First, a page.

'See them not making the quarters': Early RWC exit predicted for Wallabies
The Wallabies have proved to the rugby world that they’re capable of challenging the best, but winning is ultimately all that matters – and success has alluded them in recent international thrillers.
After beginning their five match spring tour with a valiant one-point win over Scotland at Murrayfield, the men in gold have failed to win their last three Tests.
Indiscipline a lack of consistency, in terms of player performance across the entire 80 minutes and with selections week-to-week, have cost the Wallabies.
The Wallabies pushed World No. 2 France for about 75 minutes before a late try sent the Stade de France crowd into a frenzy, and saw Les Bleus keep their impressive unbeaten run alive.
While there were plenty of positives to take out of that tough loss against one of the World Cup favourites, the Wallabies showed just how long a week can be in international rugby.
Australia made mass changes to their starting XV and ultimately paid the price, with inexperienced combinations failing to fire against Italy – who beat the Wallabies for the first time ever.
While they fell just short of an upset win over the world’s best team Ireland in Dublin last weekend, the Wallabies are now just 80 minutes away from a four match losing streak to end their season.
“I think I can (make the quarters) with the performance I saw against the French,” Parsons said.
“I think on their day you can but I can also see them not making the quarters in pool play because they have a couple of slip ups.
“They’ve got a bit of fine tuning to do in their preparation. As we know Bryn, it’s what happens before gameday that sets you up for success and I just think something’s not right in that period of time to bring the best out of them.
“There is no lack of ticker. They are trying almost too hard at times and that puts them under pressure.”
Australia are just a matter of days away from their final Test match of the year, which is against familiar foes Wales in Cardiff.
While the Wallabies have traditionally found a way to win Tests against Wales, this match has major ramifications for next year – it might just be their most important game of the year.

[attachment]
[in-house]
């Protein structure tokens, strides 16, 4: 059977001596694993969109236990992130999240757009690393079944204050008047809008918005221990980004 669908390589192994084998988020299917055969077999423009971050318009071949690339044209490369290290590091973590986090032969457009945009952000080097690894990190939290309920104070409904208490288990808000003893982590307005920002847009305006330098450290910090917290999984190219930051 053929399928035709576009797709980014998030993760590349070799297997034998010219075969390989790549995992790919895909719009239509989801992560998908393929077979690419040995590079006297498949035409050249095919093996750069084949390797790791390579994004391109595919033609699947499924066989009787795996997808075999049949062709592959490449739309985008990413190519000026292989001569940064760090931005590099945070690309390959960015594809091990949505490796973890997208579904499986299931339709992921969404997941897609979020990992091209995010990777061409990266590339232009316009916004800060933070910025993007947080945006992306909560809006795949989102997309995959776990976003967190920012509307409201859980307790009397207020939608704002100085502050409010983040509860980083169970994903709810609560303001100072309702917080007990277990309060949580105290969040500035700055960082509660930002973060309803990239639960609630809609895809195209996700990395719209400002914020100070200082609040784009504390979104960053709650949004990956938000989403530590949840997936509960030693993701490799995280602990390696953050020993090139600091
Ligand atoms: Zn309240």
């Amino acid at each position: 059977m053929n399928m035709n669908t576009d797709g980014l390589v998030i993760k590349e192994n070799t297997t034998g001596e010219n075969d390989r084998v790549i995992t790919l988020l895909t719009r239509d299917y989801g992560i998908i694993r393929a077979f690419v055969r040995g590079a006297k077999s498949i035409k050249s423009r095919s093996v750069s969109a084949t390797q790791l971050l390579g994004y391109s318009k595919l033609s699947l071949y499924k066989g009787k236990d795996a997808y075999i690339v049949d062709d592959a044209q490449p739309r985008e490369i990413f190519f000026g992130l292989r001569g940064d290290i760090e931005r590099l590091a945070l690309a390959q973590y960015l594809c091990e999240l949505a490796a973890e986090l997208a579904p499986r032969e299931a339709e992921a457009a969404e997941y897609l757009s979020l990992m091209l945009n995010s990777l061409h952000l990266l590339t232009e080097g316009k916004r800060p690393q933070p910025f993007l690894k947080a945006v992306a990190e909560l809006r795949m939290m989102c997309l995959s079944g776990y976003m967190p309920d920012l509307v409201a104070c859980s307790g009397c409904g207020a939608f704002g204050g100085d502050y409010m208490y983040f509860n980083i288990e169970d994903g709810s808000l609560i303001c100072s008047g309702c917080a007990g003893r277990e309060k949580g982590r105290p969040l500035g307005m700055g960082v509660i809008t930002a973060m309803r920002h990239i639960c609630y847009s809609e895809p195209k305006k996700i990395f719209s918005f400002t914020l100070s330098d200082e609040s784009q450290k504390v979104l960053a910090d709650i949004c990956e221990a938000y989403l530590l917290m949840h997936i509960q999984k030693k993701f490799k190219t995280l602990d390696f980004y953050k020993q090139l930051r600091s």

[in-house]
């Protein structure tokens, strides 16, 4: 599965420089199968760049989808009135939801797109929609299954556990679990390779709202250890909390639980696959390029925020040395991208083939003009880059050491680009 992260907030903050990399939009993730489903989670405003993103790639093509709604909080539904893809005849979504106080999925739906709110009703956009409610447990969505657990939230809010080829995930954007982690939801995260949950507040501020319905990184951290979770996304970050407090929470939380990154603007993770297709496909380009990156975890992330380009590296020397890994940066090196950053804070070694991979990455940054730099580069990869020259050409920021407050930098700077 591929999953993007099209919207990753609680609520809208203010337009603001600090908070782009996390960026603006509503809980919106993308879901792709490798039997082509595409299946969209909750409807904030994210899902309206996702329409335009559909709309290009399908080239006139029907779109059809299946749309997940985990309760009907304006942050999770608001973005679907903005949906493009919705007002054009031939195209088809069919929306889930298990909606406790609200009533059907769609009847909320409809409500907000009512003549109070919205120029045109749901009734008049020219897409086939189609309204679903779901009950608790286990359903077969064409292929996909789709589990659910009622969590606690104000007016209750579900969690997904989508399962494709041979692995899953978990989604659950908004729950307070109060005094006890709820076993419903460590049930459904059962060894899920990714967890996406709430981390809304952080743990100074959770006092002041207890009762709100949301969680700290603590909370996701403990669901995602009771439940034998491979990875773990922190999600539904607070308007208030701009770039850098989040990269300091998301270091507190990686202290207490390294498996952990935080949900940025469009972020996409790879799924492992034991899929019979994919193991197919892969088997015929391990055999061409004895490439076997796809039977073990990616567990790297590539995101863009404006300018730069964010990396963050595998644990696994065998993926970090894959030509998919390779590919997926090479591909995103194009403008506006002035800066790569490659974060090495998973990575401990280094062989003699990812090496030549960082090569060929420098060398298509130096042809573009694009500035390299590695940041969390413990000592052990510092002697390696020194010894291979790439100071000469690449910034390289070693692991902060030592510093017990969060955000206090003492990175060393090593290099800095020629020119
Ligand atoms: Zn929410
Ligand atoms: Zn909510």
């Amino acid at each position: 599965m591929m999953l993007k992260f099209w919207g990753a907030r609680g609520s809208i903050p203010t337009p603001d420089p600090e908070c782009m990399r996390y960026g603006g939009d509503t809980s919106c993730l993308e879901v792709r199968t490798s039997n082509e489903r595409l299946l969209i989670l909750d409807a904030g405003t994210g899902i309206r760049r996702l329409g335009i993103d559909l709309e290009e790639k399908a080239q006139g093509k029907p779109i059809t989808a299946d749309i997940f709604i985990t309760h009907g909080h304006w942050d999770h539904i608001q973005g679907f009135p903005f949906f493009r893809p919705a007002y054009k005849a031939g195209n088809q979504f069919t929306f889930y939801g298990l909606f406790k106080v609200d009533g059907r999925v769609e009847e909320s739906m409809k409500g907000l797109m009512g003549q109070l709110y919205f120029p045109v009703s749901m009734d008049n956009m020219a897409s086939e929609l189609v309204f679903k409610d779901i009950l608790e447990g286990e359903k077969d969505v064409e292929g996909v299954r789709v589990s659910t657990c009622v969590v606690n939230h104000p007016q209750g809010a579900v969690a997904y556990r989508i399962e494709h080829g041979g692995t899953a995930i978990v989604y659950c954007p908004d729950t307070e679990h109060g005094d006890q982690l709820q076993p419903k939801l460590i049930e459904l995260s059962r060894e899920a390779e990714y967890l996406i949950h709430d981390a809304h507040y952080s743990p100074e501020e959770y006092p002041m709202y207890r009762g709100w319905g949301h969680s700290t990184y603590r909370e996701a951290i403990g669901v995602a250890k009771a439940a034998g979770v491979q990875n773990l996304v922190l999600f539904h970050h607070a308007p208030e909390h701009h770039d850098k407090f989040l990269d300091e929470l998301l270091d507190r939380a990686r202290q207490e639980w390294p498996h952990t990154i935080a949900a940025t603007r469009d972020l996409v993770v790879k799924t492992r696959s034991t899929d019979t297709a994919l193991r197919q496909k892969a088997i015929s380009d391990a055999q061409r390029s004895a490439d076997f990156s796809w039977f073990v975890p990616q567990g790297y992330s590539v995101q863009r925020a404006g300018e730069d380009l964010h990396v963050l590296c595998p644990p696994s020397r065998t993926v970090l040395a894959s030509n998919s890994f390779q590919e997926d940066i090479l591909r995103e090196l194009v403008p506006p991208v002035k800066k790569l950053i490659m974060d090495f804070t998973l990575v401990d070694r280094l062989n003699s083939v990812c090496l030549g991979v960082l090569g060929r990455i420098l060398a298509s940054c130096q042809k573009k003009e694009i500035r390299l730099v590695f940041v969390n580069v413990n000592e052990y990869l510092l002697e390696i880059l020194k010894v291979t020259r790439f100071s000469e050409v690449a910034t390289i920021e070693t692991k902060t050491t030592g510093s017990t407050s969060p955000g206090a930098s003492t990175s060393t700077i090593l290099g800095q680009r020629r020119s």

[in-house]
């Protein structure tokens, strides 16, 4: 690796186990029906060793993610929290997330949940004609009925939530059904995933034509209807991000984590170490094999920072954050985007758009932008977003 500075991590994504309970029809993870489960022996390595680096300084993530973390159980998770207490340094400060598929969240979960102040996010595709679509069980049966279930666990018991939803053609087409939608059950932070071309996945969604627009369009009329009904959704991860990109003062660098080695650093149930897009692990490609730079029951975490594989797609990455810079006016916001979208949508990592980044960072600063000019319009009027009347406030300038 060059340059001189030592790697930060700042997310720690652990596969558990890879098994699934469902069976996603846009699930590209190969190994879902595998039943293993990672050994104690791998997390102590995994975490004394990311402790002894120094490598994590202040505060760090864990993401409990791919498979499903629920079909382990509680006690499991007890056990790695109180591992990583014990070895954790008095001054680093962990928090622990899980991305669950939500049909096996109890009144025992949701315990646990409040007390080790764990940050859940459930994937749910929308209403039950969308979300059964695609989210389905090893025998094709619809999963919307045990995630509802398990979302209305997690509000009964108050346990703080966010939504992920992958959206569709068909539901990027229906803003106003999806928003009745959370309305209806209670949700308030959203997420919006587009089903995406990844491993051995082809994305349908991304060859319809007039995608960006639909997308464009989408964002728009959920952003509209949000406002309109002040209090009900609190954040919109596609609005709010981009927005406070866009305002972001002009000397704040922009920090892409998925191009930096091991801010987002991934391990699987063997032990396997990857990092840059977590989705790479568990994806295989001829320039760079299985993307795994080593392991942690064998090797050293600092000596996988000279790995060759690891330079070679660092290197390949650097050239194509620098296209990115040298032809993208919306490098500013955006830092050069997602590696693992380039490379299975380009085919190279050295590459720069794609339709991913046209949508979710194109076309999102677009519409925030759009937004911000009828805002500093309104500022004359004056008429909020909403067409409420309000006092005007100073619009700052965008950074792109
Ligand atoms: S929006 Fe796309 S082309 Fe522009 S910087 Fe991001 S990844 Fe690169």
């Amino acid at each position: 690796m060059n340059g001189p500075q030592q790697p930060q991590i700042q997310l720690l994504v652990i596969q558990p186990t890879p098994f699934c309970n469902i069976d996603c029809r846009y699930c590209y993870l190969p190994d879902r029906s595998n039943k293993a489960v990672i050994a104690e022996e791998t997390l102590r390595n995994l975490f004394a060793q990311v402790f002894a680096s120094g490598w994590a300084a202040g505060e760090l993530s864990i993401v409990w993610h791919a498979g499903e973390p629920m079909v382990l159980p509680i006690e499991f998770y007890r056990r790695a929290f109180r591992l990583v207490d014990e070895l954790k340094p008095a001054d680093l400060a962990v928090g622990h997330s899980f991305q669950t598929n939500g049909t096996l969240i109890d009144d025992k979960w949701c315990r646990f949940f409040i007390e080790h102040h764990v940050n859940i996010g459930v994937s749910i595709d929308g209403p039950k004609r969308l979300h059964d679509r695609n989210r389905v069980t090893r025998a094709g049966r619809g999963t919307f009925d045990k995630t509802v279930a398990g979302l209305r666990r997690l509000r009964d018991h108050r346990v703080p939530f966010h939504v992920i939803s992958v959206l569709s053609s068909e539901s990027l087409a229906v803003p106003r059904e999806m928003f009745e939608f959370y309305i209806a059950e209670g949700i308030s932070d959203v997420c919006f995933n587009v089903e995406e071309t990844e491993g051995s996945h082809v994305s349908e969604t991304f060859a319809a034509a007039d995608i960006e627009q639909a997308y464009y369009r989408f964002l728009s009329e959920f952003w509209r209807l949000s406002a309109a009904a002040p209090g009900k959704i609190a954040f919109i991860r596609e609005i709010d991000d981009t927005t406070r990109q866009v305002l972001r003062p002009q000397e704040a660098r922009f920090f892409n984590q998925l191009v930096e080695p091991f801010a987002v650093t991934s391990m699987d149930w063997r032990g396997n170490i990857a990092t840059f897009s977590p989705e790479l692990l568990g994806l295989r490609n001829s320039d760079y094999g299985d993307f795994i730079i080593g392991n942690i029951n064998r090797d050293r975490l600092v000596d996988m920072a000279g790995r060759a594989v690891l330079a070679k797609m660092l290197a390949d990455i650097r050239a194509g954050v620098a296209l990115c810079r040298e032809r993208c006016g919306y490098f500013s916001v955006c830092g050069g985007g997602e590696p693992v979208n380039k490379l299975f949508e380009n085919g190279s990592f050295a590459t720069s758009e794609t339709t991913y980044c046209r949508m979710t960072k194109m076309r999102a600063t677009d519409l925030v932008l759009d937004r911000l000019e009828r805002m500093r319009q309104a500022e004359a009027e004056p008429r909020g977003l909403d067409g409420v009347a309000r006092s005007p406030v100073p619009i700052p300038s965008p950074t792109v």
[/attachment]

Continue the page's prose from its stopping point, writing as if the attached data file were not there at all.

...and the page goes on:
Rugby fans will be forgiven for experiencing some déjà vu at next year’s World Cup with Australia, Wales and Fiji set to go head-to-head in pool play, just as they did three years ago.
The Wallabies may have shown plenty of potential and promise throughout the Autumn Internationals, but the most important stat in sport is the scoreboard after all.
“I think the biggest thing is trying to adapt, trying to adapt to the discipline areas and I think that sits well for Australia and probably the whole of World Rugby,” Hall said earlier in the podcast.
“I know the results haven’t gone their way but they have been competitive, and to be honest they should have won maybe three of those Test matches due to one-point losses. You can take confidence in that.
“I think they’ve shown enough that I think they can still be in a place to be able to win the Rugby World Cup because of the style that they do play.
“When they do get it right, they can beat any team on their day.”
The Wallabies’ Achilles heel as of late has been injuries, with a number of star players having been ruled out of test matches including Taniela Tupou and Michael Hooper.
While Australia have been able to hand a number of up-and-coming players their first Test caps, it’s clearly impacted the teams competitiveness on the field.
“Obviously something has to change because they can’t be without this many key personnel. We’ve spoken about the consistency of selection, it’s probably failed for them in the sense that they haven’t had the relationship with each other,” Parsons added.
“There’s elements of their game that they need to be a little bit more ruthless (in). At some stages they hold the ball for too long and don’t kick, and then other times they don’t score off the first phase and then kick.
“I think their balance of attack has always been an issue, especially if they’re not winning those collisions.
“There needs to be, clearly a review but there does need to be some changes and I’d say they’d weakly structured.”
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